19. ^ Randall L. Halcomb. TLR-7 Agonists for the Treatment of Viral Hepatitis. Chapter 10 in Successful Strategies for the Discovery of Antiviral Drugs. Issue 32 of RSC drug discovery series. Eds Manoj C. Desai and Nicholas A. Meanwell. Royal Society of Chemistry, 2013. ISBN 9781849736572
  20. ^ Centerwatch. Centerwatch:Aldara (imiquimod) Page accessed 14 June 2015
  21. ^ "NCI: FDA Approval for Imiquimod". National Cancer Institute. 3 July 2013. Archived from the original on 23 January 2018.
  22. ^ "Press release: 3M Reaches Agreements to Sell its Pharmaceuticals Business]". 3M. 9 November 2006. Archived from the original on 21 August 2019.
  23. ^ Johnson JA (29 November 2011). "Medicis buys Graceway Pharmaceuticals for $455M". The Phoenix Business Journal.
  24. ^ Clinical trial number NCT00735462 for "Phase 3 Study of Imiquimod Creams in the Treatment of External Genital Warts" at
  25. ^ "Aldara (imiquimod) cream for topical use. Prescribing information". Archived from the original on 2 November 2013.
  26. ^ Molluscum Contagiosum~treatment at eMedicine
  27. ^ Theos AU, Cummins R, Silverberg NB, Paller AS (August 2004). "Effectiveness of imiquimod cream 5% for treating childhood molluscum contagiosum in a double-blind, randomized pilot trial". Cutis. 74 (2): 134–8, 141–2. PMID 15379366.
  28. ^ Bayerl C, Feller G, Goerdt S (November 2003). "Experience in treating molluscum contagiosum in children with imiquimod 5% cream". The British Journal of Dermatology. 149 (Suppl 66): 25–29. doi:10.1046/j.0366-077x.2003.05631.x. PMID 14616342. S2CID 23728783.
  29. ^ Arican O (August 2006). "Topical treatment of molluscum contagiosum with imiquimod 5% cream in Turkish children". Pediatrics International. 48 (4): 403–405. doi:10.1111/j.1442-200X.2006.02229.x. PMID 16911087. S2CID 2867793.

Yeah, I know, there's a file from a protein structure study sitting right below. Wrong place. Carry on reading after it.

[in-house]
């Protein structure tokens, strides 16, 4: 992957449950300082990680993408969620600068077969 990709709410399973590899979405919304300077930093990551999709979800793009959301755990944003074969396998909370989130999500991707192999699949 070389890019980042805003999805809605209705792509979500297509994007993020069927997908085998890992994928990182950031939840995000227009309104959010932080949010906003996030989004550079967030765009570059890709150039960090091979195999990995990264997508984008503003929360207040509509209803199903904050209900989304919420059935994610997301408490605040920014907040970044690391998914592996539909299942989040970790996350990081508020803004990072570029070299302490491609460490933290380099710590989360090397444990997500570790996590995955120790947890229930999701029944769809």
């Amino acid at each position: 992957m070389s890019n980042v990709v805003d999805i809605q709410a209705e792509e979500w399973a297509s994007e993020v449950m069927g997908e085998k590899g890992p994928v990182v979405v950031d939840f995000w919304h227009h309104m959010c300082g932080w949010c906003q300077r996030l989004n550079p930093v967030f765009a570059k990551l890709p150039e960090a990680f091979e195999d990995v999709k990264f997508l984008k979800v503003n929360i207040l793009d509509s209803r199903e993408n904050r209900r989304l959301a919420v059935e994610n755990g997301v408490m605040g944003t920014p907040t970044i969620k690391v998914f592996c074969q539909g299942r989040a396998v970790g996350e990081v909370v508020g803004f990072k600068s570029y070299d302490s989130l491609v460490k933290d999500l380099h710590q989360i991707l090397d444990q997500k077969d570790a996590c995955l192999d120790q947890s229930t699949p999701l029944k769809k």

30. ^ van Seters M, van Beurden M, ten Kate FJ, Beckmann I, Ewing PC, Eijkemans MJ, et al. (April 2008). "Treatment of vulvar intraepithelial neoplasia with topical imiquimod". The New England Journal of Medicine. 358 (14): 1465–1473. doi:10.1056/NEJMoa072685. PMID 18385498.
  31. ^ Buck HW, Guth KJ (October 2003). "Treatment of vaginal intraepithelial neoplasia (primarily low grade) with imiquimod 5% cream". Journal of Lower Genital Tract Disease. 7 (4): 290–293. doi:10.1097/00128360-200310000-00011. PMID 17051086. S2CID 44649376.
  32. ^ Kwok CS, Gibbs S, Bennett C, Holland R, Abbott R (September 2012). "Topical treatments for cutaneous warts". The Cochrane Database of Systematic Reviews. 2012 (9): CD001781. doi:10.1002/14651858.CD001781.pub3. PMC 8101088. PMID 22972052.
  33. ^ a b c d "Imiquimod for non-genital cutaneous warts".
  34. ^ Harwood CA, Perrett CM, Brown VL, Leigh IM, McGregor JM, Proby CM (January 2005). "Imiquimod cream 5% for recalcitrant cutaneous warts in immunosuppressed individuals". The British Journal of Dermatology. 152 (1): 122–129. doi:10.1111/j.1365-2133.2005.06322.x. PMID 15656812. S2CID 42369353.
  35. ^ Ahn CS, Huang WW (October 2014). "Imiquimod in the treatment of cutaneous warts: an evidence-based review". American Journal of Clinical Dermatology. 15 (5): 387–399. doi:10.1007/s40257-014-0093-5. PMID 25186654. S2CID 26624740.